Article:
Ken, For movies you hate this much… You certainly had a lot of fun with them in this article? I mean these movies aren’t supposed to be taken seriously. They’re silly horror films, You don’t think everyone(including the studio) knows this?

  2. Ken Hanke

    I mean these movies aren’t supposed to be taken seriously. They’re silly horror films, You don’t think everyone(including the studio) knows this?

    Don’t know too many hardcore horror fans, do you? Anyway, if I limited myself to writing about movies that are meant to be taken seriously, I’d’ve run out of things to write about some time ago.

  3. brianpaige

    Great article. The first Saw almost has a bizarre Evil Dead type reaction from me personally, in that the first time I saw it I was actively shocked by what I saw (Elwes cutting his foot off, etc.). Yet on repeat viewings the film is actually quite hilarious. For all the grief that Elwes got for hamming it up, he was really the only person in the series that acted the way a lot of other people would act in such a situation. Namely he was freaking out and making horrible decisions. He cussed and ranted in semi hilarious, semi crazed fashion.

    Saw 3 is where I stopped caring about this series, though I do confess to having seen the last 2 as well. It’s not just the ending that seemed to wrap things up nicely with Jigsaw and Amanda. It’s also where the series overdid the crazy torture devices to the point where they became excuses to kill people rather than having any real idea. The whole film with the “hero” having to save various people responsible for his son’s death has zero suspense, since the guy himself is never in any danger and Jigsaw could care less if he does or doesn’t save anyone.

    I’d think nearly everyone would agree that the Saw series has run itself into the ground. It’s not a dumb series by any means (if anything it’s incredibly tough to keep track of everything). But it should have stopped at part 3.

  4. Will Oliver

    I’m convinced people watch mainly Saw for the following reasons:

    1. The elaborate traps. It’s got its own morbid appeal, I guess, but is it worth seeing a movie for?
    2. Curiosity about the twisting story. They’d be better off reading the Wikipedia synopsises–or better yet, watching “Lost”.
    3. They consider the movies scary. They should watch better horror movies instead.
    4. The movies are popular with their peers, and you’ve got to keep up with what’s popular, right? As if that made the movies better.

    …Off-topic, but how to I use bold and italics in the comments?

  5. Ken Hanke

    He cussed and ranted in semi hilarious, semi crazed fashion.

    Well, I found it semi-hilarious anyway — that was still true a few days ago.

    Jigsaw could care less if he does or doesn’t save anyone.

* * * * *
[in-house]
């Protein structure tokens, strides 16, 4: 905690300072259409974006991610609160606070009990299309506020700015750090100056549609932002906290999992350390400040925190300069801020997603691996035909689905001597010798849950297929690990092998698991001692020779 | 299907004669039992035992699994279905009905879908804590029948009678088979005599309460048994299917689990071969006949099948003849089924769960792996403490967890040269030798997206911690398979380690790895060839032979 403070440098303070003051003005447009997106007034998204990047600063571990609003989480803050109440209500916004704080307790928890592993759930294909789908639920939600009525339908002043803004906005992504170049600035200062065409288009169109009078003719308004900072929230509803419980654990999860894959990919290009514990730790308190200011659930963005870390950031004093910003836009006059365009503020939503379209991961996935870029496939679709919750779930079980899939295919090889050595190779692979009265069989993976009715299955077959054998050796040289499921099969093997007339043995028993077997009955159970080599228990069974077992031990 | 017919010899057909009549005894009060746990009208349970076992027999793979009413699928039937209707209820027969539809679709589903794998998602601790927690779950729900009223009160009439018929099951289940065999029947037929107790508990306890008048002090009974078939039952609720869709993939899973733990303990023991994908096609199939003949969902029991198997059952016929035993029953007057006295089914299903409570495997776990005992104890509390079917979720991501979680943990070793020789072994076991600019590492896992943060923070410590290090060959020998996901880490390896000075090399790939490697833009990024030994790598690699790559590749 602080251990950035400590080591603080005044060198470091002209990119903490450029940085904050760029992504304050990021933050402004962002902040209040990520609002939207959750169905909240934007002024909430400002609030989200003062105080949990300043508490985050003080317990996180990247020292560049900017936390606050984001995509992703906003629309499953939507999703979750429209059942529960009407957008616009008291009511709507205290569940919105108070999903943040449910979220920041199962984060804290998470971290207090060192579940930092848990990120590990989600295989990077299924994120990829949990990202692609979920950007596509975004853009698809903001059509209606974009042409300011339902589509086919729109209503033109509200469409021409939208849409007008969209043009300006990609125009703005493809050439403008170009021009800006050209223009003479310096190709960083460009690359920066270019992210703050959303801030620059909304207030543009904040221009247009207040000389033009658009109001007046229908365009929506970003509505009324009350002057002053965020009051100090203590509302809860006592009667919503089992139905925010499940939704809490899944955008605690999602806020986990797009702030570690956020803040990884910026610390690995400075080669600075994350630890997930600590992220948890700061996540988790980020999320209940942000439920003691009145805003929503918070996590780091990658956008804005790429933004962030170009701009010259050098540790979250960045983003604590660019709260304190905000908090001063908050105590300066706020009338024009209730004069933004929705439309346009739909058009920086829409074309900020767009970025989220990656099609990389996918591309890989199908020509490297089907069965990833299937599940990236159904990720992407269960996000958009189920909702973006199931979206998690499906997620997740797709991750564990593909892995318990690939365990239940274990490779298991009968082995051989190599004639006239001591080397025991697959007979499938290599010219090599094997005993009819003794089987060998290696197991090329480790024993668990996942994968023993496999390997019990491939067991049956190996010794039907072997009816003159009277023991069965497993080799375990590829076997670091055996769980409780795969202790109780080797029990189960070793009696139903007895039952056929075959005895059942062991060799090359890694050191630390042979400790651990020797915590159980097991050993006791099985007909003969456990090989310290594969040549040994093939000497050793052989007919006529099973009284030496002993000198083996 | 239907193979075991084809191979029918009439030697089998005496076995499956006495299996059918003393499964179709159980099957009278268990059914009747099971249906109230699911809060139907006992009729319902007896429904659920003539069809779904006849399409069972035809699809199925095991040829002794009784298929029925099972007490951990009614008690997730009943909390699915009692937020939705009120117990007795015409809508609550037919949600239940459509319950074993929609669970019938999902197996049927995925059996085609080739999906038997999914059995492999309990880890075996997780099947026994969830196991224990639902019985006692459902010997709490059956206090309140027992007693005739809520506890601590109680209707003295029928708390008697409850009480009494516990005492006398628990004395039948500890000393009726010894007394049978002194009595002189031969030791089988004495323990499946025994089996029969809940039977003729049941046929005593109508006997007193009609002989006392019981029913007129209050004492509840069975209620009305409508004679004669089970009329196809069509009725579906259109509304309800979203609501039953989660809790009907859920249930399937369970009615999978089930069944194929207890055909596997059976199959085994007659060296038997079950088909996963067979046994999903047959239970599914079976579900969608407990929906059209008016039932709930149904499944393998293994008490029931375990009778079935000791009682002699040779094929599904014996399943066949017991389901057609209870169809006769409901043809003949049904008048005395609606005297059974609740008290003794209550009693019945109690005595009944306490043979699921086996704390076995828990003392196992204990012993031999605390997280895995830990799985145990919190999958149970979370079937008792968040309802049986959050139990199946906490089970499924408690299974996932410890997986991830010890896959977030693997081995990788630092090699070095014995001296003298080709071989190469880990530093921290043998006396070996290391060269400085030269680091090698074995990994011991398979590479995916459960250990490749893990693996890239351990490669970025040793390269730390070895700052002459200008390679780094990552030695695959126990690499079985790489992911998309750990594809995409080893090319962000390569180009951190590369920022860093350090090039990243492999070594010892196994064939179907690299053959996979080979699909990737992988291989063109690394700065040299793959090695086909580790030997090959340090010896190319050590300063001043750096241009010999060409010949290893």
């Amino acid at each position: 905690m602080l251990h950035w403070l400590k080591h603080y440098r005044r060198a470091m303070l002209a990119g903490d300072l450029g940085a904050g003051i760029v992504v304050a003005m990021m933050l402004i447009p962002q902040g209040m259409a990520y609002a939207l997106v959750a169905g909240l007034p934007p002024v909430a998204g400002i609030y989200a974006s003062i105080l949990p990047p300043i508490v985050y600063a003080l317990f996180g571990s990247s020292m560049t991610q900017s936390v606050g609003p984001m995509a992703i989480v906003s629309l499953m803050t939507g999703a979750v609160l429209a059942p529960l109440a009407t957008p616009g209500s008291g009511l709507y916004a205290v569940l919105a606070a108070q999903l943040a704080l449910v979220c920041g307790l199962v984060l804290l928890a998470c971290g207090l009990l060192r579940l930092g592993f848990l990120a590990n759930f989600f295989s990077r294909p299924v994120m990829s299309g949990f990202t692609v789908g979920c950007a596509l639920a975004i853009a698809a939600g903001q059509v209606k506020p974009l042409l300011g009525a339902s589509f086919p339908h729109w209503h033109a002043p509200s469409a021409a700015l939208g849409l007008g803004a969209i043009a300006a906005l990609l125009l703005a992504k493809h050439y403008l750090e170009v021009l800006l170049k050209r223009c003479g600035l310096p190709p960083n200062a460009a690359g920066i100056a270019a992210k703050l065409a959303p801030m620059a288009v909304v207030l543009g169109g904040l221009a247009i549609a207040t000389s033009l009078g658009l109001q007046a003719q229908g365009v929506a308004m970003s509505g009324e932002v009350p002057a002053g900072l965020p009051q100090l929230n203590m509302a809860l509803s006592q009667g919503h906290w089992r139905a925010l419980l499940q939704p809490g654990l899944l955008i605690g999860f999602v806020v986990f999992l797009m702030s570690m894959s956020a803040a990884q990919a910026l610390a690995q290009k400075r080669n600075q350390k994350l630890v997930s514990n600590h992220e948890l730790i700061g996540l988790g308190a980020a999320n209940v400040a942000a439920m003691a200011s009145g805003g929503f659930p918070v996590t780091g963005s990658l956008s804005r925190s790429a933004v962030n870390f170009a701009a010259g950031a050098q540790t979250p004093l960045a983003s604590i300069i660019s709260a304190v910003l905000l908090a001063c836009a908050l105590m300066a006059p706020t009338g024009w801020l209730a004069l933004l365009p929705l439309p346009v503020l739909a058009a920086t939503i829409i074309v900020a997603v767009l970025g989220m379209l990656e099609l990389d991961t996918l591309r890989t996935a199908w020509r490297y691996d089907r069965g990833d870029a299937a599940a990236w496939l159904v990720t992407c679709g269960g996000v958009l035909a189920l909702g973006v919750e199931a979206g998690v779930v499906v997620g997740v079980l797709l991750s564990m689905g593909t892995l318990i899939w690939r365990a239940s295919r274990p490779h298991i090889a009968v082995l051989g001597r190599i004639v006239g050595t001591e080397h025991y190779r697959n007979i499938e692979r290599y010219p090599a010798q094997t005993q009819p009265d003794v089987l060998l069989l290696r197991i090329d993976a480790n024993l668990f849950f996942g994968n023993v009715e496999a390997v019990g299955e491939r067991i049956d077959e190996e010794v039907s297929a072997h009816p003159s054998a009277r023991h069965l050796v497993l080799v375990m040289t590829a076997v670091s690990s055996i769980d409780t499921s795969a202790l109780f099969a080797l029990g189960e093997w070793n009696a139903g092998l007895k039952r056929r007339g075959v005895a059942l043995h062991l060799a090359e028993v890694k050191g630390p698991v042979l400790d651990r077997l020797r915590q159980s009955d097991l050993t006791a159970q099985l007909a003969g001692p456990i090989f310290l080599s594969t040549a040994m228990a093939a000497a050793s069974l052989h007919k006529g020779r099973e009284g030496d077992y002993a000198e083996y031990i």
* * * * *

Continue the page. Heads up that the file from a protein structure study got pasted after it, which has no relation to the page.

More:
That’s really the central problem I have with the series as it develops. Jigsaw is too uninvolved and dull.

  6. Ken Hanke

    I’m convinced people watch mainly Saw for the following reasons:

    I’m sure they’re all valid one way and another. But I would definitely add a fifth — there are people in this world (I’m one of them) who will watch any horror movie that comes along at least once.

    how to I use bold and italics in the comments?

    That’s always tricky to explain without causing one or the other effect to happen. Essentially, they’re the same thing — only you use a lower-case i for italics and a lower-case b for bold. You start with one of those sideways carrot things like this — < . Then you put in the i or the b and close it with the other sideways carrot. The put whatever text you want and follow it with sideways carrot, forward slash, i or b, and sideways carrot to close it. That's it.

  7. Jim Donato

    It’s my understanding that only the moderator (that would be Mr. Hanke) can input HTML tags. I seem to recall that I tried only to see plain text upon posting. Let’s find out for sure…

    Did that work?

  8. matthew

    Holy crap…that was the hardest article to read about nothing. You should go work for the ACT!!

  9. Dread P. Roberts

    Holy crap…that was the hardest article to read about nothing.

    …unless you’re a movie (namely horror, in this case) aficionado/geek. I’m sure there is something to say about weirdo’s like me, who look forward to reading the Screening Room posts. Sure, they might be a bit longwinded at times (expectedly so), but that can actually be part of the appeal for the Hanke reader base, who generally love reading, and discussing, all things movie related. Certain subjects (like f’n baseball) can bore me to tears within a mere paragraph. So what do I do? I choose not to read such subjects that bore me so. What a novel idea, eh?

  10. JOHN-C